One noteable tile from this period was Bedford Park, named after the West London housing development of 1870's where these tiles were very popular.
It was at Chelsea that he developed the 'red lustre' tiles and vases decorated with rich majolica colors in what he called the Persian styles that we commonly call Iznak. Iznak tiles were difficult to come by, but the more provincial Damascus tiles were readily available. Many of the tiles he made during this period were on special commission. He made copies of 16th century Persian tiles for a house Lord Leighton was building and decorated the Russian Tsar Alexander II's private yacht, the Lividia.
The Persian influence began to show itself strongest in the floral and tesselated designs of both De Morgan and Morris toward the end of this period. Fan-shaped flowers and carnations, traditional Persian themes, that often decorated Perisan tiles made their way into De Morgan's designs. The picture on these tiles is hand painted using a method invented by De Morgan. However, it has not been painted directly onto the tiles.
During the Chelsea period, both Morris and Demorgan became well-known and successful. DeMorgan's reputation skyrocketed as his reproduction 16th Damascus century tiles for Lord Leighton's home that could not be distinguished from the originals. He had several commissions from the Tsar of Russia. At the same time, William Morris received several commissions from the British royal family. Both men needed to expand.
In 1882, De Morgan move his tileworks to Merton Abbey in south London, beside the Wandle river, where Morris had several large buildings converted for his textile, furniture, and stained glass operations. The association with Morris continued strong -- De Morgan included a picture of a medieval abbey on his maker's mark, although no abbey building had stood on those grounds for many years. The actual tileworks were across the street and down the road a short distance on the northwest side of Merton Road, not on the Merton Abbey site itself.
At Merton Abbey, De Morgan introduced larger 8-inch and sometimes even 9-inch tiles, in addition to the 6-inch tiles he had produced in Chelsea. Some tiles from this period were the green fantastic animals series. During this time he developed the high gloss his tiles were famous for. But this was a process, early Merton Abbey attempts showed microscopic pitting and a flatter, less glossy finish. The tiles from Merton Abbey are for the most part single tiles, six to eight inches, with some three panel creatures, but fewer larger murals as he would undertake in his Fulham period.
Beginning in 1882 and continuing for more than a decade, De Morgan received several commissions from P&O for decorated tiles for twelve new liners. Many were large panels showing P&O destination cities and countries in the Middle East. None of the ships have survived, half were sunk and the remaining were sold and broken up.
Within five years, the cramped quarters at Merton Abbey, and the long commute, prompted De Morgan to look for a location closer to town. De Morgan had recently married Evelyn Pickering and began to look for something closer to their rented home in Chelsea.
De Morgan moved his operation to Fulham in 1888. De Morgan's maker's mark for the Fulham pottery works is a tudor rose. and the polychrome ships and galleons, in addition to larger Persian designs, harked back to the Renaissance.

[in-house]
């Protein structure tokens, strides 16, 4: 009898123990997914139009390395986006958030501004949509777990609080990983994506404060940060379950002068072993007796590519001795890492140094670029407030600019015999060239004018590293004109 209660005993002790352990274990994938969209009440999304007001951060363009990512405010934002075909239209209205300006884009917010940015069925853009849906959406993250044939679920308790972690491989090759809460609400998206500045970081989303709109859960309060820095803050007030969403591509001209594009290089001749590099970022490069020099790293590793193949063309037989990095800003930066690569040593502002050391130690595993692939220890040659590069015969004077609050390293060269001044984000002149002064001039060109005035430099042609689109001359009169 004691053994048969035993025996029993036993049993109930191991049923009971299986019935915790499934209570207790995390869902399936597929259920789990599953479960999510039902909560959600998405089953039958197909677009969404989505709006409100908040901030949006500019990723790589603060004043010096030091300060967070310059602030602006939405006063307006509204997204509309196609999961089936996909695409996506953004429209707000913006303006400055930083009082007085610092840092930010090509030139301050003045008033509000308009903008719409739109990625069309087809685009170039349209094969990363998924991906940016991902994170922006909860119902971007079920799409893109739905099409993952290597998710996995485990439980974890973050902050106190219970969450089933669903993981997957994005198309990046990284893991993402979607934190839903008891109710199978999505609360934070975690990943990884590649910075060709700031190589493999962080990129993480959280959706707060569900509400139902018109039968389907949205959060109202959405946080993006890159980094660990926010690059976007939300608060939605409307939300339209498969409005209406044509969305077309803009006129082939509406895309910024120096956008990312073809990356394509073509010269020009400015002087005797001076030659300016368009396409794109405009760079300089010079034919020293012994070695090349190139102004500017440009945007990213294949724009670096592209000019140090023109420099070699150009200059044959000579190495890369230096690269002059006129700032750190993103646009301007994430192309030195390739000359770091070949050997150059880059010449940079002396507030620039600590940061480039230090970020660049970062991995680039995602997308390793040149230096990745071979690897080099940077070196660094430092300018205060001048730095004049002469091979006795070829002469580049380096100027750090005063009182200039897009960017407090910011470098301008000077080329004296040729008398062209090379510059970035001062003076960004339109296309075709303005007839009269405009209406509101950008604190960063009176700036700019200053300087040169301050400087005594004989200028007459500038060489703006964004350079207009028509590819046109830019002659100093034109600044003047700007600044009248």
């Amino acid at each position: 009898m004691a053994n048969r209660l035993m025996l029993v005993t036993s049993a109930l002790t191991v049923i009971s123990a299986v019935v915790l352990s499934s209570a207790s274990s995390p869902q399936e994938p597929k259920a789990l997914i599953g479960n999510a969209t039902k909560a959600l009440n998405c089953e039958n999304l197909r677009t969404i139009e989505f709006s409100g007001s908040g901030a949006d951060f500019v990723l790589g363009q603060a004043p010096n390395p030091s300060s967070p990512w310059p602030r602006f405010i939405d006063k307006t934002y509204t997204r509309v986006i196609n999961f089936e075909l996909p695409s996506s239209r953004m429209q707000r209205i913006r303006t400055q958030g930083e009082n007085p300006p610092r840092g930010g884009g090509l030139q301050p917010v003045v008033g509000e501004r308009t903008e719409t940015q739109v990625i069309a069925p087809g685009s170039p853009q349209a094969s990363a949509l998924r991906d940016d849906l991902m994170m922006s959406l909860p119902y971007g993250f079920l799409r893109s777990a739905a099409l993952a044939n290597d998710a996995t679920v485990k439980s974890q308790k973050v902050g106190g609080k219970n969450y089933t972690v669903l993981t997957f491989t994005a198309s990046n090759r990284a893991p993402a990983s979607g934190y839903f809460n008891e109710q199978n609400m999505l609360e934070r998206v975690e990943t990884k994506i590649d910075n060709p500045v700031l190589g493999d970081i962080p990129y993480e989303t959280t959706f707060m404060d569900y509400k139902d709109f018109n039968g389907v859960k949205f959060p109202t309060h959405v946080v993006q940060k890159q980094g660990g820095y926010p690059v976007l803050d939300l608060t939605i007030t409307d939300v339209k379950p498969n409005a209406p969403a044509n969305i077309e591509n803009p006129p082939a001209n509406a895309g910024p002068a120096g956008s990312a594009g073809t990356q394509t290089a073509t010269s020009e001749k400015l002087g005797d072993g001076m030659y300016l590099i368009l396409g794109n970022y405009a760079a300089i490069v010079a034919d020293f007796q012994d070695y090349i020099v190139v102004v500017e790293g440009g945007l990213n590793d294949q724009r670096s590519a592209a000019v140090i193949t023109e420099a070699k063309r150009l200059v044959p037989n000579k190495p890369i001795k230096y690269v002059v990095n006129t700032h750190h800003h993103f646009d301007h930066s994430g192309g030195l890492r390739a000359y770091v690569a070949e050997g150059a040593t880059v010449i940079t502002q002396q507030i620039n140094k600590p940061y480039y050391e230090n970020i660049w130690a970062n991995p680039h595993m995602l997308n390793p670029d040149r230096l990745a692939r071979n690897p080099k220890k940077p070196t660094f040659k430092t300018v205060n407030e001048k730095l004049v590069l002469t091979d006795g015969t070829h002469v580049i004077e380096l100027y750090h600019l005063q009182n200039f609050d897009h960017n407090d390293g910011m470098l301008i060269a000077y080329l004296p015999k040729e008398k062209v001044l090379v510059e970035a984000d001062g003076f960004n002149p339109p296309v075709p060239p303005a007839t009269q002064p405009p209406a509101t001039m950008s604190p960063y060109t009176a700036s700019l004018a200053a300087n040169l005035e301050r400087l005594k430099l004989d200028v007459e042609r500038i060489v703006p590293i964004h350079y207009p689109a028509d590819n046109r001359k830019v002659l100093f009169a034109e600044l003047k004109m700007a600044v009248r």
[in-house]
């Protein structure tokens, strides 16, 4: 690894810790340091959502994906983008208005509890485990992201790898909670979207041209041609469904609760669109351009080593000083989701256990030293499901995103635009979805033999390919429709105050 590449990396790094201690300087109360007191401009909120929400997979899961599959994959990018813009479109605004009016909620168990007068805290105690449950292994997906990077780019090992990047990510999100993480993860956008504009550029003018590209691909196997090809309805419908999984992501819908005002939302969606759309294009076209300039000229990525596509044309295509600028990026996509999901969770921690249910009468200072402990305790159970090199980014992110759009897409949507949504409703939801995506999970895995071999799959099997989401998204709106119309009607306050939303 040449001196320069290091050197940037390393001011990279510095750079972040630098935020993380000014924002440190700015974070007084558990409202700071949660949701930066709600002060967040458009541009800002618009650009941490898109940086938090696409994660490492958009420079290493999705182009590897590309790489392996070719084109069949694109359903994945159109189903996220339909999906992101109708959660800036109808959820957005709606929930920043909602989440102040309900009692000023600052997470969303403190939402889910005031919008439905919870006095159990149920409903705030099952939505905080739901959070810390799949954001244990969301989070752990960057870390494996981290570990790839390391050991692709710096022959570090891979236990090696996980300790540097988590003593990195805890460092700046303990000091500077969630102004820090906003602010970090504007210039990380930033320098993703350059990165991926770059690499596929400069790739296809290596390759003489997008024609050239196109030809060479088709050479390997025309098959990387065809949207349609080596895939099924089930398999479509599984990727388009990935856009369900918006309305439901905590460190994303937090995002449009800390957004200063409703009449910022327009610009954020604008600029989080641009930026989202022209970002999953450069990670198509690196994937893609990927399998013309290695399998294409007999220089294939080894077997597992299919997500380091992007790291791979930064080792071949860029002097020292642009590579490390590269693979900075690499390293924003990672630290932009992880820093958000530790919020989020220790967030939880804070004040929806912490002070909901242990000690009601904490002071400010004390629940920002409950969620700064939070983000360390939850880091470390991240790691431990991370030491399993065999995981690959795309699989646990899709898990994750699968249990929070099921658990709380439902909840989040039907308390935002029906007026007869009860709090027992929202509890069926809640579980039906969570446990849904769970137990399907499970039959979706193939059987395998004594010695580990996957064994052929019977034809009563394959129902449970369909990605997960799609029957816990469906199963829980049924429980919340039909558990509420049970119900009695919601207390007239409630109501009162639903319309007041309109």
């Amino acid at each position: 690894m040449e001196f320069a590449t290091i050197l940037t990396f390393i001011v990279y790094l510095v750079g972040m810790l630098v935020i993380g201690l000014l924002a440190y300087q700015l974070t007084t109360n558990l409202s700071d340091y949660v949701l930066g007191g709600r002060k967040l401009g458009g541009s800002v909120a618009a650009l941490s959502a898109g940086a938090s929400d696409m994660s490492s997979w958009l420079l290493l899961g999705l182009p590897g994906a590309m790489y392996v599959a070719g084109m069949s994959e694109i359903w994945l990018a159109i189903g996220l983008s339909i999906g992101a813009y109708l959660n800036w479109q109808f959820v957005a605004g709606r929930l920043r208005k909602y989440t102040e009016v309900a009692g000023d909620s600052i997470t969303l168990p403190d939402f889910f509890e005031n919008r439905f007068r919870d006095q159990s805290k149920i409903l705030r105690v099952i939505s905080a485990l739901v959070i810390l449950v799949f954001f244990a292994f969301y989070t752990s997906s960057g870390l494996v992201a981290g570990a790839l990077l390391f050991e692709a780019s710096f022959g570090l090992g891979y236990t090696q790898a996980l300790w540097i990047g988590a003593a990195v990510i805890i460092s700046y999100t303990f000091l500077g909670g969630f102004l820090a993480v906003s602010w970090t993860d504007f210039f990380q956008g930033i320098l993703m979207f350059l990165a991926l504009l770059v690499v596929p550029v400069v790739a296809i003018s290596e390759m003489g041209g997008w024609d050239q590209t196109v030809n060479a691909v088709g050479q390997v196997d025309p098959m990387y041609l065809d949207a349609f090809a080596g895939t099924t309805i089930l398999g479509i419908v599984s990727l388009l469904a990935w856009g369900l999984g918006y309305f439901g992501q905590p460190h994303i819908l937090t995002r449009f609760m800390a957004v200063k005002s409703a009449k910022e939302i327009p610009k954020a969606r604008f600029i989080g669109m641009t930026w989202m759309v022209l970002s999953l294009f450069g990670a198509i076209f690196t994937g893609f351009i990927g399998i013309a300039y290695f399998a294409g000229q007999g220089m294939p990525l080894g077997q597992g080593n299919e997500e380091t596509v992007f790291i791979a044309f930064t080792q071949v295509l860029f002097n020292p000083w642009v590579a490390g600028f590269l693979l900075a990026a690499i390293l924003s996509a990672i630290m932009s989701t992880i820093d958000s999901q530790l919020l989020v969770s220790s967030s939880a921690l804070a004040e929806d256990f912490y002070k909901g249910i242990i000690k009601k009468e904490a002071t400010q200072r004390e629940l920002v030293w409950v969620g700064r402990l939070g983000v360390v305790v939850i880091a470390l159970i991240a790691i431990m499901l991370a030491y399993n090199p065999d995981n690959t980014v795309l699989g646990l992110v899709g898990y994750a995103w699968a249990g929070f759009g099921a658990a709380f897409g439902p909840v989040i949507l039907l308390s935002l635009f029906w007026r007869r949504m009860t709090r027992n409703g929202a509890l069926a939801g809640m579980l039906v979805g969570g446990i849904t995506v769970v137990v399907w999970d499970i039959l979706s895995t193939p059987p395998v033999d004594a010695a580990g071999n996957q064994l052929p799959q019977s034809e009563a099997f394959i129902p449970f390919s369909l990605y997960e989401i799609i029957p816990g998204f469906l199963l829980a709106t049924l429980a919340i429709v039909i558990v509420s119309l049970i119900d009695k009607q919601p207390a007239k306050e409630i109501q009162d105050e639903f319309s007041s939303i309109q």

Fulham tiles have deep backgrounds, birds, and animals with a turquoise and olive to emerald green colors. Also during this time, De Morgan spent his winters in Florence, Italy, for health reasons. He would have his designs painted locally on paper and send the papers back to London. The paper was placed on the tile and then glazed and the paper would burn away during the firing process.
Larger panels in Persian colors, Polychrome ships and animals, and irridescent tiles are characteristic of De Morgan's Fulham period.
As a business, the financial situation was chilly, partly due to the recession brought about by the Boer War, but also tile's popularity waned as the century drew to a close. Some large, public installations continued but decorative tile was no longer a popular choice for interiors. Tile, which had decorated palaces and government buildings, became a utilitarian media for underground stations, schools, and such.
De Morgan left the business in the hands of the Passenger brothers and Frank Iles, who had been with him for 25 years. He went on to a successful career as a novelist.
De Morgan's first tiles were, like Morris & Co. tiles before him, were handpainted on Dutch blanks using a pin-prick method. The outline was transferred to the tile by pricking the outline of the design through paper, and charcoal was rubbed through to mark the edges. This was the method used for the Red House tiles and the fairy tale tiles designed by Edward Burne-Jones and painted by Kate and Lucy Faulkner.
As time went on, De Morgan developed a paper transfer technique. Each tile design was painted onto a thin piece of paper, often mounted on a glass frame to allow the light to shine through, a throwback to his days in stained glass at Morris & Co. A traced outline of the design from a master drawing was painted by reference to a drawing or finished tile. The completed transfer was placed onto a tile's top porcelain layer and the back brushed with glaze. When fired, the paper burnts away, and the remaining ash mixed with the glaze, appearing as tiny specks on the finished tile. The glazed reverse image fused with the tile. Painted paper technique allowed greater precision, and appeared hand painted, which technically they were.
A more detailed discussion can be found in the article, Morris & Co. Tile Making Process.